Disclosure: I participated in a recent press trip of several Ohio State Parks, Ohio State Park Lodges and Ohio attractions. I was provided with free accommodations, meals and other perks during our trip. All opinions expressed are my own.
Our day at the Wilds began with a delicious box lunch courtesy of Salt Fork Lodge. Our luncheon vantage point: overlooking the Wilds 9,000+ acre safari below. The Wilds, located in Cumberland, Ohio, is North America’s largest wildlife conservation centre for endangered and rare species with over 350 mammals from around the world. Animals here at the Wilds live on natural, open-range habitats where they are free to roam in the pastures.
After lunch, we boarded an open-air safari bus to tour the safari grounds, which gave us a fabulous opportunity to view the animals up close in their natural surroundings. The first animal we met was a 4,500-pound rhino alone in a pasture, who eventually worked his way over to our bus.
We then met up with some camels, who thought it would be fun to block our bus path. Guess they were feeling mischievous, as they soon surrounded our bus (remember we are in an open-air bus). One of them even found the bus mirror appetizing. Along the route, we also saw a wide variety of mammals, including wild donkeys, horses, bisons, giraffes, zebras, ostrich, and deer.
The highlight was a detour from our route to meet up with two rhinos at the rhino center. We were able to reach in and touch them (feels like very dry clay) and the baby rhino was clearly enjoying our company. The Wilds continues to play an important role in the species survival plan for rhinos, with currently 6 Indian rhinos and 13 Southern White rhinos at the center. In fact, just days prior to our arrival, a baby Indian Rhino was born out in the open pasture surrounded by the herd.
Our next stop was the Carnivore Center, home to the cheetahs and dholes (Asian wild dogs). I must admit I was rather relived to know I wouldn’t see any meat-eating animals running beside our open-air bus. As it was an extremely hot day, the animals were resting in the shade of the trees but the trainer soon gave them a reason to come out with a mid-day meal. Seeing them rip apart their meaty snack, made me thankful to be watching from high above and reminded me that though these animals look rather cute and docile lying in the shade, they are wild and dangerous predators.
If you’ve always wanted to spend a night at a safari, there are 2 types of on-site lodging available at the Wilds. Twelve Asian inspired yurts with private bathroom and deck overlooking the safari can accommodate a maximum of 2 guests. Yurts are available from May through October for guests 21 years of age or older.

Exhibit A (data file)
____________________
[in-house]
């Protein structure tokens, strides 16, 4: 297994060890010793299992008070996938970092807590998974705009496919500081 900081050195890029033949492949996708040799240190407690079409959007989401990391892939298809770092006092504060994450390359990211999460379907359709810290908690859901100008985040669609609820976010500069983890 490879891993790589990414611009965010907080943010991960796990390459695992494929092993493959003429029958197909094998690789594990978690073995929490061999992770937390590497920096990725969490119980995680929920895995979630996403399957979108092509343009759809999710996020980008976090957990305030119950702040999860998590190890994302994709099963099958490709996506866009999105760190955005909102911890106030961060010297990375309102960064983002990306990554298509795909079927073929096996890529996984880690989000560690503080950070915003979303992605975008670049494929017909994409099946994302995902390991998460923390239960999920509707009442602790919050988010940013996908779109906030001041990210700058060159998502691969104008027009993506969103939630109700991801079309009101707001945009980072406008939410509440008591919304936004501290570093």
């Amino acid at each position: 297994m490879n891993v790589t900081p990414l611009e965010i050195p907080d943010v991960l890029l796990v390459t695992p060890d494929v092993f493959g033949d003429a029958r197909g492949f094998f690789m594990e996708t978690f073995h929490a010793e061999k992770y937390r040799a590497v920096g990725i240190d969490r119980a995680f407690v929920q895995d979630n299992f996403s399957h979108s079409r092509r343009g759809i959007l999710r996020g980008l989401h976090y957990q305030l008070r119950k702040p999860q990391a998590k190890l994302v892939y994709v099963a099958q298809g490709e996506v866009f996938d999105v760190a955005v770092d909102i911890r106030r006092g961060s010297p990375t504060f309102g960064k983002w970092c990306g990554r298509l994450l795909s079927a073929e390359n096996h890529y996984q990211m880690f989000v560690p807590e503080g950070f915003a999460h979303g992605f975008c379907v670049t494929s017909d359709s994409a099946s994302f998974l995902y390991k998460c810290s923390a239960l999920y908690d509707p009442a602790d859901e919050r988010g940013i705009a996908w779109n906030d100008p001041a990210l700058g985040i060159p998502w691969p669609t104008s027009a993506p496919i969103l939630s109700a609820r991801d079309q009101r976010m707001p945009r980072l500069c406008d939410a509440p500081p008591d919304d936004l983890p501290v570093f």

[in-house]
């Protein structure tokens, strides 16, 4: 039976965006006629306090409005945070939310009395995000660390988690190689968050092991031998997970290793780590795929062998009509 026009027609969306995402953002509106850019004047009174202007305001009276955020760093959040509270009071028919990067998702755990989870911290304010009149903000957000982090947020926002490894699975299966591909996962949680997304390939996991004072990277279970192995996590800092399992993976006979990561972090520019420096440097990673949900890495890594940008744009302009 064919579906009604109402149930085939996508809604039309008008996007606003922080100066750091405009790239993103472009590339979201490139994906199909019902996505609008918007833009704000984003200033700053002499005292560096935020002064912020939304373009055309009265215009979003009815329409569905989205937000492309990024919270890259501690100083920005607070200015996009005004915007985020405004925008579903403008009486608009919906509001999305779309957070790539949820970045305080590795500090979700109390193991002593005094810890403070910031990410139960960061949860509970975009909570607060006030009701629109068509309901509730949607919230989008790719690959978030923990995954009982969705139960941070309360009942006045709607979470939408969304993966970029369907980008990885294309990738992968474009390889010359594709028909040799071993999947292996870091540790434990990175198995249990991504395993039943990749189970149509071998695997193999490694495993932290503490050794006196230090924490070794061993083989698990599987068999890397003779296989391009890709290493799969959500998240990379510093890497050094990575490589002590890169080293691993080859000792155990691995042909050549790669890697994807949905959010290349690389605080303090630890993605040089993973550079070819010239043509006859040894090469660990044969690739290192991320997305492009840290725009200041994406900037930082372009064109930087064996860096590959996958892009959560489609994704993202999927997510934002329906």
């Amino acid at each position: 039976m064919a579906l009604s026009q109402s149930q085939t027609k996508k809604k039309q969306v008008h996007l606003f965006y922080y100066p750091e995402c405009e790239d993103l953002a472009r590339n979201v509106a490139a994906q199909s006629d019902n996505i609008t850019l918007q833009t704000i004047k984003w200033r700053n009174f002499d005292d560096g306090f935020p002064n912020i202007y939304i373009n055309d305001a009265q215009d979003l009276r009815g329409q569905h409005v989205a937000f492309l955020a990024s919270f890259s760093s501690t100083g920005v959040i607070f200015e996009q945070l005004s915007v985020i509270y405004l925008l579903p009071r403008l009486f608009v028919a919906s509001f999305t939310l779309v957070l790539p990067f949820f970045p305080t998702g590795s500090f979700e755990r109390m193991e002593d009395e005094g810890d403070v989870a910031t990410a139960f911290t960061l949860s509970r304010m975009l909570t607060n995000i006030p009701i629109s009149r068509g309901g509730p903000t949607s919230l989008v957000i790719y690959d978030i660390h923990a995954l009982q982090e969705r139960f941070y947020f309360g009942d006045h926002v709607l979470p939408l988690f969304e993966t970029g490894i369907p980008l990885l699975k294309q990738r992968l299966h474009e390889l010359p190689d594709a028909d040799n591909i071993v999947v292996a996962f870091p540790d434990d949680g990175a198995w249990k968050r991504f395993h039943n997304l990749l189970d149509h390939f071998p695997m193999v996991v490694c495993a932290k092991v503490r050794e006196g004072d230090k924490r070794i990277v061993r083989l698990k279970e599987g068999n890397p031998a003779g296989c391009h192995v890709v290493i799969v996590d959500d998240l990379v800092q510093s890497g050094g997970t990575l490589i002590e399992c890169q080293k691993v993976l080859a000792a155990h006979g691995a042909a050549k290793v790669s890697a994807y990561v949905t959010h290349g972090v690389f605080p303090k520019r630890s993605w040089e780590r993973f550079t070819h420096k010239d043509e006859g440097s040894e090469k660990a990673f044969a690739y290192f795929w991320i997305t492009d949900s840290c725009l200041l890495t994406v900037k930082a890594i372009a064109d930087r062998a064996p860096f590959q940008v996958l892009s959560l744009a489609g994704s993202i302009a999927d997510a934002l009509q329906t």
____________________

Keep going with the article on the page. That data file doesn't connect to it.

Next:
Families can stay at the Lodge, a private cabin that sleeps 12 (max) with private access to Lodge Lake complete with a water trampoline, fishing, canoes and paddle boats. The lake is very deep but the Lodge has an assortment of lifejackets available. Available year round, there are 6 bedrooms, each with 2 twin beds and private bath. The kitchen is fully equipped and there’s also an outdoor charcoal grill at your disposal. A screened in porch is perfect for rainy days and a large outdoor fire pit provides a great gathering spot for roasting marshmallows and telling ghost stories. The Lodge has everything you need for a getaway (including linens, board games even beach towels). Just bring your guests and enough food and you’re set to go.
Though we didn’t’ have a chance to visit, the Wilds also houses a butterfly habitat from June to September and bird watchers will enjoy following the raptors and ospreys at the birding station, which is open year-round. The grounds at the Wilds also contains more than 15 miles of biking and hiking trails. I was surprised to learn that there are multiple ways to experience the Wilds, other than by bus. There are zipline safari tours (ages 10+), where you’ll truly get a birds eye-view of the safari below, horseback safari tours that will take you along the beautiful landscape of the Wilds (ages 9+) and even catch and release fishing (Ohio Fishing License required) either by boat or from the bank of one its 150 lakes and ponds.
The Wilds is an incredible, unique hands-on outing for all ages, that in my opinion is a must see attraction for visitors. It’s open year round (reservations recommended) and not only was our visit super fun, it’s also a fabulous educational experience for the kids (and adults too) with an incredible scenic backdrop for photographers.
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About Wendy Morelli
Wendy loves her 2 kids and her iPhone, not necessarily always in that order. She is an app obsessed mom who loves everything tech and is (unfortunately) old enough to remember the brick Motorola cell phone and the Commodore computer. Her love for technology stems back to the 10+ years of working for technology based companies. Wendy's alter ego, "AppHipMom" has been featured in Canadian Family, iVillage, Women in Biz, EverythingMom, BlogHer and Savvy Mom.